Mitchelton-Scott sports director Matt White has described the 2020 Tour de France as one “for teams that are versatile and can race aggressively.”
Over recent years, White has masterminded the shift of the Orica / Mitchelton franchise from a team focussed on sprints and stage-hunting to one targeting grand tours.
During his tenure, White has guided Esteban Chaves to two grand tour podiums, Simon Yates to a red jersey at the Vuelta a Espana, and both Simon and his brother Adam to week-long race victories and top-sixes at grand tours. The Tour de France has so far been out of White and his team’s grasp however.
“I think the thing that stands out for me is that the difficulties in the race are very sporadic and are scattered right throughout the route,” he said on his team’s website when discussing the unconventional route presented on Tuesday.
“The back end of the Tour is very hard, but the difficulties start straight away. So, it’s a tough one.”
A key talking point of the Tour’s route is the spread of mountain tests throughout the three weeks, with the first major climbs coming as early as stage 2. Race architect Thierry Gouvenou has suggested that the difficulty of stage 2 “could see someone win by minutes,” and White feels that an early shake-up will make for fiery racing.
“The majority of the peloton will be off GC very early,” he said. “That means you will see an aggressive style of racing because it’s going to be a little bit easier for teams to control. The GC teams won’t have to defend against a lot of the peloton from early on.”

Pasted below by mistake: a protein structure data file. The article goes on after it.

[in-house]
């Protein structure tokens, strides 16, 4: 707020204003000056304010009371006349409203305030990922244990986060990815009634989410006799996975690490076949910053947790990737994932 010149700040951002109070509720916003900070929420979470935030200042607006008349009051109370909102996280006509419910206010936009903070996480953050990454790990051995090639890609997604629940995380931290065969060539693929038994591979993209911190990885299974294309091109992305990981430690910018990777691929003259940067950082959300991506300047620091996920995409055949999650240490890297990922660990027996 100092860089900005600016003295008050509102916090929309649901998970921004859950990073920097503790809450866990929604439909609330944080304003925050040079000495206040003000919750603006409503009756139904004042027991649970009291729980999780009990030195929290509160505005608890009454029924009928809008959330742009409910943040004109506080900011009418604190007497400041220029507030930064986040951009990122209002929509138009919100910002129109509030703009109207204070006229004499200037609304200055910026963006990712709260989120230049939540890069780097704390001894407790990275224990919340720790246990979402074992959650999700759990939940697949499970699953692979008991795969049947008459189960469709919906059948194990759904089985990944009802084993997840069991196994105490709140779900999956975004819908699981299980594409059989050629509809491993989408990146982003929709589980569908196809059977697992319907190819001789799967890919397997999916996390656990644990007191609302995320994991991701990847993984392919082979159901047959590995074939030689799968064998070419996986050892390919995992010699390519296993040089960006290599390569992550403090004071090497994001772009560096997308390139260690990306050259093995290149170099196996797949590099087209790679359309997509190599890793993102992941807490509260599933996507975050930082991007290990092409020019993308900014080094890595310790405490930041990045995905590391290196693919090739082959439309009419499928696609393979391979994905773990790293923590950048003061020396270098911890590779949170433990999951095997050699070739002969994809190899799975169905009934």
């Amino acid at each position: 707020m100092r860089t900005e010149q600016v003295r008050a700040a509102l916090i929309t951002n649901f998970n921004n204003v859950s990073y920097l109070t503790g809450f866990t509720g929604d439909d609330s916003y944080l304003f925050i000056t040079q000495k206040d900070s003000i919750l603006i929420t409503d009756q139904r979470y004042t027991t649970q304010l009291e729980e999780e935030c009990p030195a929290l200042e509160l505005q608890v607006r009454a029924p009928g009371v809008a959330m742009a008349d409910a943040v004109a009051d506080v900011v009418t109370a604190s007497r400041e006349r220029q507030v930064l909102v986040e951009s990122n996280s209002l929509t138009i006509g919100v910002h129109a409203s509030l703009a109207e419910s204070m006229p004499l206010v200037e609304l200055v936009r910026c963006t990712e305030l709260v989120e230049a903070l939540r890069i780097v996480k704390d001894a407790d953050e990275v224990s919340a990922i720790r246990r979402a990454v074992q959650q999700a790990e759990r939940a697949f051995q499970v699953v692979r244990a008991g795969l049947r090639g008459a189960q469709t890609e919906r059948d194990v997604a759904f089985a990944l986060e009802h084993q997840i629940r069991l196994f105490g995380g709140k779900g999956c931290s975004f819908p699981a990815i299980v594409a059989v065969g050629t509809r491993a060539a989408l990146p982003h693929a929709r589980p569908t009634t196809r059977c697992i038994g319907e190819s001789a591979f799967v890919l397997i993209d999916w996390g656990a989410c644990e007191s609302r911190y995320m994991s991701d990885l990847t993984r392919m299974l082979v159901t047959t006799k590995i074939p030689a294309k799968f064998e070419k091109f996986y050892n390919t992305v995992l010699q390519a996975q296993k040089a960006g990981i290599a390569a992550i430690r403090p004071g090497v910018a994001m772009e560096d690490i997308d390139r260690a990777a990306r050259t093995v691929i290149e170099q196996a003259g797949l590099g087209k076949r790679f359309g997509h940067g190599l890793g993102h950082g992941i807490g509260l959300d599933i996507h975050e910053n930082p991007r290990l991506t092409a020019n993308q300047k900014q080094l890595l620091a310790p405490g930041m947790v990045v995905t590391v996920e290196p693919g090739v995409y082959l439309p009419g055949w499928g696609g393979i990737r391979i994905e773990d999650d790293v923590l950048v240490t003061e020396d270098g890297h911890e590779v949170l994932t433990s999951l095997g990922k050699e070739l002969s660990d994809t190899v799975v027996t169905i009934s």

While the first climb comes early, the last climb comes late – a time trial to the summit of La Planches des Belles Filles on stage 20. The result? The GC moves and shakes that could be seen as soon as stage 2 will continue all the way through the race.
“The race wants the battle to come down to the wire and I think with the course they’ve designed they could potentially have that effect,” said White.
Although the Australian team’s GC bid faltered in the 2019 Tour, they were versatile enough to shift their focus and pick up four stage wins. With Chaves recently renewing his contract with the team and the Yates brothers also in place for 2020, it’s likely that Mitchelton-Scott will go to the Tour with more than one GC threat – a flexibility that could be to their advantage.
“I think it’s a good-looking route for teams that are versatile and can race aggressively so there’s certainly no complaints about the course from our behalf as a team,” said White.
White isn’t the only one who likes the look of the route, with four-time winner Chris Froome, defending champion Egan Bernal, and a host of French stars all recently praising the most unconventional Tour in decades.